TABLE 8______________________________________Properties of waxes                     Melt   Softening                                   Crystal-  Penetration            Density  viscosity                            temp.  linityWax    10-1 mm            g/cm3                     cP     C.                                   %______________________________________A2     2.0       0.94     6       95    89B2     4.0       0.94     5       93    89C2     0.5       0.96     14     110    88D2     3.0       0.95     9      117    91Comp.  4.5       0.93     180    105    75E2______________________________________
Preparation of Binder Resins Synthesis Example 7

______________________________________Styrene               80    wt. part(s)n-Butyl acrylate      20    wt. part(s)2,2-Bis(4,4-di-t-butylperoxy-                 0.2   wt. part(s)cyclohexyl)propane______________________________________

A polymer A2 was prepared from the above materials by suspension polymerization.

______________________________________Styrene              83    wt. part(s)Butyl acrylate       17    wt. part(s)Di-t-butyl peroxide  1.0   wt. part(s)______________________________________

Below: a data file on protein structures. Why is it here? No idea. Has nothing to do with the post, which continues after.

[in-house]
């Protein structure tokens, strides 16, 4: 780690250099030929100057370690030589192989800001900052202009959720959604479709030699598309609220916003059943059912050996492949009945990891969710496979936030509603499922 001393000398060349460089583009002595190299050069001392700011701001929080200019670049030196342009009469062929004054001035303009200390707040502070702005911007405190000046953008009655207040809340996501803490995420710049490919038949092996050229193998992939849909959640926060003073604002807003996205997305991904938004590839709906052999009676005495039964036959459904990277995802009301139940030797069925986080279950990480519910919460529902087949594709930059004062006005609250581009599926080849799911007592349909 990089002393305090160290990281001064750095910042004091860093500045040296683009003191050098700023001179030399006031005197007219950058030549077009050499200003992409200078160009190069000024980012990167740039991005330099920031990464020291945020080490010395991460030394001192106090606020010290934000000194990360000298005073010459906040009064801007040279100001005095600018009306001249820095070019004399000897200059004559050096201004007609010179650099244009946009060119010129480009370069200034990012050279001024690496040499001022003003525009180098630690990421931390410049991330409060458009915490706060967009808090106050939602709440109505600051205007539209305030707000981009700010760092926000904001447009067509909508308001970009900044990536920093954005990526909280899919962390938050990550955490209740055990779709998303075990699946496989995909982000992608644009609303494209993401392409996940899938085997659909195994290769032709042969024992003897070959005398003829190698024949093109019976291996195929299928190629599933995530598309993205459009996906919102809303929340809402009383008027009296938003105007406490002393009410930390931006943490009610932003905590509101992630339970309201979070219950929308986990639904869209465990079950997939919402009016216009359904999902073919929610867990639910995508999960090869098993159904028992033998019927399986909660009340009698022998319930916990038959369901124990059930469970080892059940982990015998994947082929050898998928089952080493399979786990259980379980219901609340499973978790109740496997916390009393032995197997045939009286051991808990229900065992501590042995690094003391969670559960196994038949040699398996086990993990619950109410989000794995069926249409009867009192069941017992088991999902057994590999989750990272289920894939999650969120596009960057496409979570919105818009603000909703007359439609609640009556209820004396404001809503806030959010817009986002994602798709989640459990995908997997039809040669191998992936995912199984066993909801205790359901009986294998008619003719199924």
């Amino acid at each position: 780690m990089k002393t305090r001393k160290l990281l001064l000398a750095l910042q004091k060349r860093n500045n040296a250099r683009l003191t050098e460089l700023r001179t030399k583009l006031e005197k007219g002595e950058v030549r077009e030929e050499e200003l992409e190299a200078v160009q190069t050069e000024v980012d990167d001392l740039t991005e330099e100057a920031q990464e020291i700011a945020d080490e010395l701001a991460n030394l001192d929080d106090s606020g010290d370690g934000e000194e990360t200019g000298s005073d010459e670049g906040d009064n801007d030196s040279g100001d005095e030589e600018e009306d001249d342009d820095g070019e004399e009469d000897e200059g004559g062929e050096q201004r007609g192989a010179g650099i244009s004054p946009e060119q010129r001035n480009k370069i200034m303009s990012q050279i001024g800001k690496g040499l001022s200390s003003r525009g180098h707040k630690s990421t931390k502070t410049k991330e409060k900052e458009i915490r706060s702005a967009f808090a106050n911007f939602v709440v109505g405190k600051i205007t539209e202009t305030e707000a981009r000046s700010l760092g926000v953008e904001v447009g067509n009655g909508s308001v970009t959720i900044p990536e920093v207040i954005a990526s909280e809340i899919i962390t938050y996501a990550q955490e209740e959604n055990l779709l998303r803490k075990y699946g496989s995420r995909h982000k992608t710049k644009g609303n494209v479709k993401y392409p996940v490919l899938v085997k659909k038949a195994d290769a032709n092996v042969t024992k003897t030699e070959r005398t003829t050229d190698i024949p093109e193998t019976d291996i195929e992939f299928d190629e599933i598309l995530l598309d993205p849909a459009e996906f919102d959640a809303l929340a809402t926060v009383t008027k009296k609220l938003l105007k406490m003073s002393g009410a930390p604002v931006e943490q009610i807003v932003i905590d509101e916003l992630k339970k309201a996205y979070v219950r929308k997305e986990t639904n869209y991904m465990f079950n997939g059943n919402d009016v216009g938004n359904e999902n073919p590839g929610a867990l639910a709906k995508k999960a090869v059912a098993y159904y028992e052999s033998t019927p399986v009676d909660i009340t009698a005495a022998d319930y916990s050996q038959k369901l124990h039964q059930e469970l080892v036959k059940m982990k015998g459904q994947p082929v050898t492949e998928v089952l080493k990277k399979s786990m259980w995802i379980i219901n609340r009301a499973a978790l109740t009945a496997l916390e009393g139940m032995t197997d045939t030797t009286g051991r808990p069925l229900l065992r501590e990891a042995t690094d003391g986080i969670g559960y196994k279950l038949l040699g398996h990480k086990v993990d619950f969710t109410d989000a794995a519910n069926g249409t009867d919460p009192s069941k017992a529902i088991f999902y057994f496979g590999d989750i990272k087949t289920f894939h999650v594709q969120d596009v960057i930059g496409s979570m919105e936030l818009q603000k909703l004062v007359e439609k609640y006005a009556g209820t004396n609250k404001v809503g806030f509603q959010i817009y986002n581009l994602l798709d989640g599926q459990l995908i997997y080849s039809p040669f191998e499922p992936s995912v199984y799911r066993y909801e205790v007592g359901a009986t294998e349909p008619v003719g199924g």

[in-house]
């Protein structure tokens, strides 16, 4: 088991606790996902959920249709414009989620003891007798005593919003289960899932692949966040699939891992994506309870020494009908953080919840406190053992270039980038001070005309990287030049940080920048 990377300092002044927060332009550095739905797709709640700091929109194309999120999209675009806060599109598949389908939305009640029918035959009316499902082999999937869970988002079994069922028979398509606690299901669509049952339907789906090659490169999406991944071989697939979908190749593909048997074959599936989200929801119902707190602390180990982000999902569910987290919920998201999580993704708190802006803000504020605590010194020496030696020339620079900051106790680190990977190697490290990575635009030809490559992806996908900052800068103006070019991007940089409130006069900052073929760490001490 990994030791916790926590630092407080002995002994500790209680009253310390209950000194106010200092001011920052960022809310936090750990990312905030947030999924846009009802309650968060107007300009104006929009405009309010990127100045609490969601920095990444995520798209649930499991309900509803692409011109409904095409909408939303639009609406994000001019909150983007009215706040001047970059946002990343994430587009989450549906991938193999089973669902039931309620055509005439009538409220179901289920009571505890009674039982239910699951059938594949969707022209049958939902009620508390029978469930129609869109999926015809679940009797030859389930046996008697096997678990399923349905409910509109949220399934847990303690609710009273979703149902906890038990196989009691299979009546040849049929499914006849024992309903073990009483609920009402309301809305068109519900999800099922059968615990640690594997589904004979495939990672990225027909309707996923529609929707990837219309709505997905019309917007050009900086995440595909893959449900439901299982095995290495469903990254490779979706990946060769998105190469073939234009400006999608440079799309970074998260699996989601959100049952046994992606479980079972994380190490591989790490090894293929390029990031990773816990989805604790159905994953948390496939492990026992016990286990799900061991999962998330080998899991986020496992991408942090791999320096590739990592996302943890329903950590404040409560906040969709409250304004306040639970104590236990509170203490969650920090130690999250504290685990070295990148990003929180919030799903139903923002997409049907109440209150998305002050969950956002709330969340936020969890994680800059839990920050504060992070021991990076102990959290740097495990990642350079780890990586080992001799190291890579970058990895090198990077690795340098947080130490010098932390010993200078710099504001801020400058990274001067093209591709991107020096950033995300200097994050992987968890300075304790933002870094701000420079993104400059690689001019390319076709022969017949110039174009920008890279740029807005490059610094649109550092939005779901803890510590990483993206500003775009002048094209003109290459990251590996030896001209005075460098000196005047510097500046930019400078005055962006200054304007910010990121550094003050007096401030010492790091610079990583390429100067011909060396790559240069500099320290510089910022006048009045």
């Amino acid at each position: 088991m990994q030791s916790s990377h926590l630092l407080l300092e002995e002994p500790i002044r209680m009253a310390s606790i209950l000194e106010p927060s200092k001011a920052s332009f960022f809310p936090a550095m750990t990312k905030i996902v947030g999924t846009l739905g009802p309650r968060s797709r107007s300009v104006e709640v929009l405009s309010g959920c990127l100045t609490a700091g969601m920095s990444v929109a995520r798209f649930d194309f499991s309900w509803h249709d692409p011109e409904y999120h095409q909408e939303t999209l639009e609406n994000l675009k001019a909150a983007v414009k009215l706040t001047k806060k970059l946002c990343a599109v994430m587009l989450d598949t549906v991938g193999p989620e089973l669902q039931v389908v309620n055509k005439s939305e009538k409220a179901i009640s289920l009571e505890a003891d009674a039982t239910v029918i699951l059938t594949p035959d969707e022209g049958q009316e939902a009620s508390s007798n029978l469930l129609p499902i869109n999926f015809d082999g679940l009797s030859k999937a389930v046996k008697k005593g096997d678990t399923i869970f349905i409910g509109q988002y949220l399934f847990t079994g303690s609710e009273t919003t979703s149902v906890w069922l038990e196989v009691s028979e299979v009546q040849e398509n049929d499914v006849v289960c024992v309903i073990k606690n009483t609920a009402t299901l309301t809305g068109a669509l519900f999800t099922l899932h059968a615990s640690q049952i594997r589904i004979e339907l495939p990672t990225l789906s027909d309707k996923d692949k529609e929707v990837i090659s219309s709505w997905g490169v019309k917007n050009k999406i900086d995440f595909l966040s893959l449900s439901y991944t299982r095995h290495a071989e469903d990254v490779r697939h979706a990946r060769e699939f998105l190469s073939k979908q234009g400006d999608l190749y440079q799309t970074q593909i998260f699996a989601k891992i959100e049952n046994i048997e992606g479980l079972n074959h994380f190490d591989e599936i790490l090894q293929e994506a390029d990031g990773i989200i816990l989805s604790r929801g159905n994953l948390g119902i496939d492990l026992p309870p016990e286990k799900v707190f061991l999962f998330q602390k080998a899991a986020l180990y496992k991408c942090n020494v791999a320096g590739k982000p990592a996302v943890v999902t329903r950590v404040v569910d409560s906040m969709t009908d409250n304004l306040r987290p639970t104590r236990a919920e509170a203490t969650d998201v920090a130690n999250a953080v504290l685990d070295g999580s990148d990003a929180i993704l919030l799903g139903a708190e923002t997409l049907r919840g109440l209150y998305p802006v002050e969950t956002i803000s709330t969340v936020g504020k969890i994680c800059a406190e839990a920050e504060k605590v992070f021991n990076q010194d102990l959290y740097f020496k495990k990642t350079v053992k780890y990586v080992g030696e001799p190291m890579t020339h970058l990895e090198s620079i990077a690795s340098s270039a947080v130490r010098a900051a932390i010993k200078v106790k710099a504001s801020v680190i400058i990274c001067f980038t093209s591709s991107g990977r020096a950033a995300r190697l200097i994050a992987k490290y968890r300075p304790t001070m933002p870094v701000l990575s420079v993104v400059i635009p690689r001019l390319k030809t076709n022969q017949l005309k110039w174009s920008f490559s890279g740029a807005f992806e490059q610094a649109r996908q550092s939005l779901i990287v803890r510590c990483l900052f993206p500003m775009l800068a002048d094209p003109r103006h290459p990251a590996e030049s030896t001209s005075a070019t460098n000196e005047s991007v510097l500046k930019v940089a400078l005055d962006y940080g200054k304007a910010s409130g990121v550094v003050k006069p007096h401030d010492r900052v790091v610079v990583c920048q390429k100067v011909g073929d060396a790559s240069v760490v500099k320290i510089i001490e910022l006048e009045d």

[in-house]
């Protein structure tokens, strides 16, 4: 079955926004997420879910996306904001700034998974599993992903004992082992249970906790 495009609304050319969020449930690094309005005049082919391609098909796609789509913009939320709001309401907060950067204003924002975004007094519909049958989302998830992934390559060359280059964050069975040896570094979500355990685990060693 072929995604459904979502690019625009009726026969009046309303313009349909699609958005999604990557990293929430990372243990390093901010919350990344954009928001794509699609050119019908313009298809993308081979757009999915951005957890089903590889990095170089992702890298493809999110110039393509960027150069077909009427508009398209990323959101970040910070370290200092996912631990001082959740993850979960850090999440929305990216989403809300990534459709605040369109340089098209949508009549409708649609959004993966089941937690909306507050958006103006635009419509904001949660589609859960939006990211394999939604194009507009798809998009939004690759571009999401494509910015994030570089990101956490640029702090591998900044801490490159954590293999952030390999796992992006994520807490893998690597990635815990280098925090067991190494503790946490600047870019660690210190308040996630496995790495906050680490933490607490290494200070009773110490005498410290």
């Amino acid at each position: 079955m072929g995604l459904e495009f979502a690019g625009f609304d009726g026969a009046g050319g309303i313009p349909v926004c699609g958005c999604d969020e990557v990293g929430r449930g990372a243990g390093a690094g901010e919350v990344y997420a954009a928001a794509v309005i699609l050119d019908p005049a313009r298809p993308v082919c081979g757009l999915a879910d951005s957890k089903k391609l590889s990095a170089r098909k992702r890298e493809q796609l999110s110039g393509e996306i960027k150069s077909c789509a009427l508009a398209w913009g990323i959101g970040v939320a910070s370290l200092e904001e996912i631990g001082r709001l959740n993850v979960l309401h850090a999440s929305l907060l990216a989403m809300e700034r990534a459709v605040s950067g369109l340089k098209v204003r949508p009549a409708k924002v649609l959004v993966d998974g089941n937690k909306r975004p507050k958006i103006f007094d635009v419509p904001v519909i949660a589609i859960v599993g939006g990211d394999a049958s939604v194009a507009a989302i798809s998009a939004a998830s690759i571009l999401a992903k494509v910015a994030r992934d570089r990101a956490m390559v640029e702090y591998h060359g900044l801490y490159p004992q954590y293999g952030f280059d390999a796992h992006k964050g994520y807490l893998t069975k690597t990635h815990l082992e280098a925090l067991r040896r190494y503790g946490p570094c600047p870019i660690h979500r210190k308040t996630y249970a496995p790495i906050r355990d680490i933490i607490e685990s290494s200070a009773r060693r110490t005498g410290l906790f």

A polymer B2 was prepared from the above materials by solution polymerization in xylene, and the polymers A2 and B2 were mixed in solution in a weight ratio of 30:70 to obtain a binder resin 7.

Synthesis Example 8

______________________________________Styrene               80    wt. part(s)n-Butyl acrylate      20    wt. part(s)2,2-Bis(4,4-di-t-butylperoxy-                 0.1   wt. part(s)cyclohexyl)propane______________________________________

A polymer C2 was prepared from the above materials by suspension polymerization.

______________________________________Styrene              84    wt. part(s)Butyl acrylate       16    wt. part(s)Di-t-butyl peroxide  0.8   wt. part(s)______________________________________